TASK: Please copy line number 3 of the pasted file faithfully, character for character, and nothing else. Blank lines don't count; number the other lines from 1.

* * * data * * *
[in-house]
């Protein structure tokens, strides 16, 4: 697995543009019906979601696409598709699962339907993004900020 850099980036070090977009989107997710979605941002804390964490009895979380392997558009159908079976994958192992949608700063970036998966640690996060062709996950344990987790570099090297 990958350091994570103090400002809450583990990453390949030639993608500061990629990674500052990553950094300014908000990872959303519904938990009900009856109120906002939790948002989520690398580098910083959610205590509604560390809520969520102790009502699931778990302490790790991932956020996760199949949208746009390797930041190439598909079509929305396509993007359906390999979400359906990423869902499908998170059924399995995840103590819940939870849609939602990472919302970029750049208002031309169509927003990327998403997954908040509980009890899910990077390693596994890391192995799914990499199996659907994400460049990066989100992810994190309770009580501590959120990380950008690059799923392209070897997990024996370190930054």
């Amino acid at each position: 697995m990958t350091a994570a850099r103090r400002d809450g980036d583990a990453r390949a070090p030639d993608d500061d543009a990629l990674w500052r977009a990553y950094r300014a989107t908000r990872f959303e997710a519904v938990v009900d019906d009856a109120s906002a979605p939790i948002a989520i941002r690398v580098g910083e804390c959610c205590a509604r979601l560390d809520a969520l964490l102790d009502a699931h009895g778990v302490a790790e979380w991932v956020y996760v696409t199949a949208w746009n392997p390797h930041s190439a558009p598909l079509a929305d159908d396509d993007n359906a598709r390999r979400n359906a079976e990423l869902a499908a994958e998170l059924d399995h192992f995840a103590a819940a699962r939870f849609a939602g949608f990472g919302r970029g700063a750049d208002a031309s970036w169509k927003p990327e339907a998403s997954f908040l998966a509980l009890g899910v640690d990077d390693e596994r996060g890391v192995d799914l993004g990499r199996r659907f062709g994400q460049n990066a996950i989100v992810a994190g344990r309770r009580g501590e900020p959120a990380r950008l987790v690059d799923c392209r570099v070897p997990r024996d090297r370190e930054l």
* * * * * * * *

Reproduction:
């Amino acid at each position: 697995m990958t350091a994570a850099r103090r400002d809450g980036d583990a990453r390949a070090p030639d993608d500061d543009a990629l990674w500052r977009a990553y950094r300014a989107t908000r990872f959303e997710a519904v938990v009900d019906d009856a109120s906002a979605p939790i948002a989520i941002r690398v580098g910083e804390c959610c205590a509604r979601l560390d809520a969520l964490l102790d009502a699931h009895g778990v302490a790790e979380w991932v956020y996760v696409t199949a949208w746009n392997p390797h930041s190439a558009p598909l079509a929305d159908d396509d993007n359906a598709r390999r979400n359906a079976e990423l869902a499908a994958e998170l059924d399995h192992f995840a103590a819940a699962r939870f849609a939602g949608f990472g919302r970029g700063a750049d208002a031309s970036w169509k927003p990327e339907a998403s997954f908040l998966a509980l009890g899910v640690d990077d390693e596994r996060g890391v192995d799914l993004g990499r199996r659907f062709g994400q460049n990066a996950i989100v992810a994190g344990r309770r009580g501590e900020p959120a990380r950008l987790v690059d799923c392209r570099v070897p997990r024996d090297r370190e930054l």